My task is definitively less difficult than Menard’s. Not only a much shorter chronological gap severs me from the previous author of my text: I am also happy to endorse many of the text’s statements, which thus seem to be already mine,24 so to speak. Moreover, whilst as a reader I will deal with the original text in French, as a writer I will produce its doppelgänger in English: and because English is my working language, this will relieve me from the effort required to the Francophone Menard of learning Spanish. I have no doubt that no one would object to this language transfer, considering that the use of quotations in English translation meets universal approval.25
I recalled that in Borges’ text, both the (identical) quotations from Cervantes and Menard are followed by their respective interpretation. In my text, I will only include my version,26 and the interpretation of its 2018 re-composition. Moreover, I will not even attempt to draft the whole text of Nietzsche, la généalogie, l’histoire. Such an undertaking would exceed the limits of my essay, just like the recollection of all the events of a whole day by Funes—another Borgesian character—requires another whole day.27 However, considering that Menard’s exertion does not go beyond the ninth and thirty-eighth chapters of the first part of Don Quixote, together with a fragment of chapter twenty-two, I will be contented with the partiality of my effort: and following Lucian’s advice on writing history, I will try to order my fragments εἰς καλὸν28 [eis kalon] (Lucian of Samosata 1959, p. 64), that is, as pleasantly as possible. Then let the play begin.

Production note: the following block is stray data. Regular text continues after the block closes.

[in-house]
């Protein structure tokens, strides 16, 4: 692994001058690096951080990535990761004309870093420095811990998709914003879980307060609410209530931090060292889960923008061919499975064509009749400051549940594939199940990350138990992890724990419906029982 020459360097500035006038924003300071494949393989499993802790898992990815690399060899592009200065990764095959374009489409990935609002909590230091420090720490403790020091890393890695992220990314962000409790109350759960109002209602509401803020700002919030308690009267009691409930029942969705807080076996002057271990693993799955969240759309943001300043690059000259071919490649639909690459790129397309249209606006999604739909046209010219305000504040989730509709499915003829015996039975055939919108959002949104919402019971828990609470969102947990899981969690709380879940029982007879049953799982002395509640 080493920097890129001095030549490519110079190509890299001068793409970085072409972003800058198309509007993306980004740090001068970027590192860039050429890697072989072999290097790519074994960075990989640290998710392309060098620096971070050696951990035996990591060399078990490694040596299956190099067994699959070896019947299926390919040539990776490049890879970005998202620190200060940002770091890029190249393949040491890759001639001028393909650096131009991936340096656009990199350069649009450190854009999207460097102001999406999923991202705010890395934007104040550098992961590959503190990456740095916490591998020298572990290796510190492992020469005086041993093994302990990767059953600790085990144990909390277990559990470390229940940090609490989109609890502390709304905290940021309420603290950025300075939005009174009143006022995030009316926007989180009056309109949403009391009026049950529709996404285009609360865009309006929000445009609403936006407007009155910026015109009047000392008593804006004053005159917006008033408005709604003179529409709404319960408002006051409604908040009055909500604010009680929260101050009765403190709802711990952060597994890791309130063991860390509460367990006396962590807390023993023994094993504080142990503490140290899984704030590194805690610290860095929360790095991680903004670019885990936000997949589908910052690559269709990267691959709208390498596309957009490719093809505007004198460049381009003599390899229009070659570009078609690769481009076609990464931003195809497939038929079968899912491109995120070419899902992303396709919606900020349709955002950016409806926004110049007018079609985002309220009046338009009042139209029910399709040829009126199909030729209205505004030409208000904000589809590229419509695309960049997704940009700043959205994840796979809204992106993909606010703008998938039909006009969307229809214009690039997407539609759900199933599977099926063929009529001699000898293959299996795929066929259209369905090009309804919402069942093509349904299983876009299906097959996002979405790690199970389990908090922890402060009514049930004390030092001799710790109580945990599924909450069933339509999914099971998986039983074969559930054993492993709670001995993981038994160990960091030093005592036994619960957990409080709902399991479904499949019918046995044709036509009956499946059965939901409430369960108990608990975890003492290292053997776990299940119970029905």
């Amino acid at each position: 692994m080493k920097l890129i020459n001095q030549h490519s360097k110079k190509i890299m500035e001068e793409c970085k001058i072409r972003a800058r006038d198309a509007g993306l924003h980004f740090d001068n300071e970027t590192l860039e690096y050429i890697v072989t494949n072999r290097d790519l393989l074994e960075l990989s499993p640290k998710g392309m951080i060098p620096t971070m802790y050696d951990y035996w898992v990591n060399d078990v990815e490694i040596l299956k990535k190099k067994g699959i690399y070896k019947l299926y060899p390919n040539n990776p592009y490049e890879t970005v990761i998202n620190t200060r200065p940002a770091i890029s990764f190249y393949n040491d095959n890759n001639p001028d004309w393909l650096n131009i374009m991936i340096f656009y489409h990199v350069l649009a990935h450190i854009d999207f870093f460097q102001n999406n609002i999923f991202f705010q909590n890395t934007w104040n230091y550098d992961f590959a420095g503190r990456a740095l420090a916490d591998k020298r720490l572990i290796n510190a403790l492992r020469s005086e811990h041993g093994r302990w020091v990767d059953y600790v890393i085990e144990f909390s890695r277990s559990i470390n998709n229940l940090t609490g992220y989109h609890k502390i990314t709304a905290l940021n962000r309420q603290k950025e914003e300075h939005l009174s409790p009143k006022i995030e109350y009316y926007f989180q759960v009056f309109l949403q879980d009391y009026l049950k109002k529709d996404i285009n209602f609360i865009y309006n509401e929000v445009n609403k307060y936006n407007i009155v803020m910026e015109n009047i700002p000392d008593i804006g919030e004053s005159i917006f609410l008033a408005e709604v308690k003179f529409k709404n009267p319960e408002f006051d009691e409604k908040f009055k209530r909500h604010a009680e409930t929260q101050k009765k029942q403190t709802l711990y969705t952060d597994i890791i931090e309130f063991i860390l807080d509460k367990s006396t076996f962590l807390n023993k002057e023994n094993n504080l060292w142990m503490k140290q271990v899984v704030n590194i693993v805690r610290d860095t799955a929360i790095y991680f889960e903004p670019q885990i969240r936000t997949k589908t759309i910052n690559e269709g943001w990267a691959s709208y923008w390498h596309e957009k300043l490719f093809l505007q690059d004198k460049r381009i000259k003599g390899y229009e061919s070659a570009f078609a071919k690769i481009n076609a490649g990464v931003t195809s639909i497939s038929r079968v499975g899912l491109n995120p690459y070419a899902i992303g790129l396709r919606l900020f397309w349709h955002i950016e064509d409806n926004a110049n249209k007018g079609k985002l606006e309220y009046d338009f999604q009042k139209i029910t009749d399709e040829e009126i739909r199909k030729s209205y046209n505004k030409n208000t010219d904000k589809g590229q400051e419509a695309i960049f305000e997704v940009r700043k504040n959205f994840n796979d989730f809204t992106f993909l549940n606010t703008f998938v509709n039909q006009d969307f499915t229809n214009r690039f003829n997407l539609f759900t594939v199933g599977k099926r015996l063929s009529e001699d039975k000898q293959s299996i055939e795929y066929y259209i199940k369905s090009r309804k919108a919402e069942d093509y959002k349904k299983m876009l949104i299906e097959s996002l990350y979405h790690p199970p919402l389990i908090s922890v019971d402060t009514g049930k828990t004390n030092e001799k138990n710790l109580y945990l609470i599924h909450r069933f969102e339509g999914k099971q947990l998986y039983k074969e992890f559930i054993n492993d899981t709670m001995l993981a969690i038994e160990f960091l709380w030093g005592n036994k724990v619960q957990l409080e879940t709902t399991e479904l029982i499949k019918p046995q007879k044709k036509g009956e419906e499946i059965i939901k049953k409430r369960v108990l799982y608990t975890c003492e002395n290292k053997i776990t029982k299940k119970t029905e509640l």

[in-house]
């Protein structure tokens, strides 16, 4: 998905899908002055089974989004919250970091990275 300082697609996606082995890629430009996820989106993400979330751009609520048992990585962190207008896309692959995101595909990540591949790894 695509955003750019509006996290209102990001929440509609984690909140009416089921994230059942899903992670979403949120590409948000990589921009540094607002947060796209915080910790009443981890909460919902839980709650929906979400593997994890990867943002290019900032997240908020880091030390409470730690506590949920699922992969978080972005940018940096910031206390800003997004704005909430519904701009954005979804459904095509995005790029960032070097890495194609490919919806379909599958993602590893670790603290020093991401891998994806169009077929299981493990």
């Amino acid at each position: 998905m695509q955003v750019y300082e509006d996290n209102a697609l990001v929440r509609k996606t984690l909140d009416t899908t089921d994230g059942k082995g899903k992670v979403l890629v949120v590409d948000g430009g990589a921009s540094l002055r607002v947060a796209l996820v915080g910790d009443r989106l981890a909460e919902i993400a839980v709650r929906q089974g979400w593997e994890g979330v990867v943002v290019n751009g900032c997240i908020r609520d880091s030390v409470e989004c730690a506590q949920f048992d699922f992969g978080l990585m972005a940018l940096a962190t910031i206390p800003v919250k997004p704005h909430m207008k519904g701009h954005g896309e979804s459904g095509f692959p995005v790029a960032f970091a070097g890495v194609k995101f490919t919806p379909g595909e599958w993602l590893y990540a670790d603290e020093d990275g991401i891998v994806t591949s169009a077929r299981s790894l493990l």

“Why does the genealogist Nietzsche refuse, at least in certain cases, the quest for origin (Ursprung)? First, because this quest strives to recover the exact essence of the thing, its purest possibility, its identity as carefully folded on itself, its form as unmoving and preceding everything external, accidental and successive. The quest for such an origin is the attempt to find ‘that which was already there,’ the ‘precisely that’ of the image which is exactly identical to its object.”29
Written in 2018, after the spreading of Science and Technology Studies, and especially after Latour’s contention that the “out-there-ness” or, in more ordinary terms, the objectivity of scientific facts is the consequence of the scientific work rather than its cause (Latour and Woolgar 1979), these sentences bundle together historical, philosophical, and also scientific objectivity.
“And freedom, wouldn’t freedom lay at the root of the human being, wouldn’t freedom link her to being and truth? Actually, freedom is but ‘an invention of the ruling classes’.”30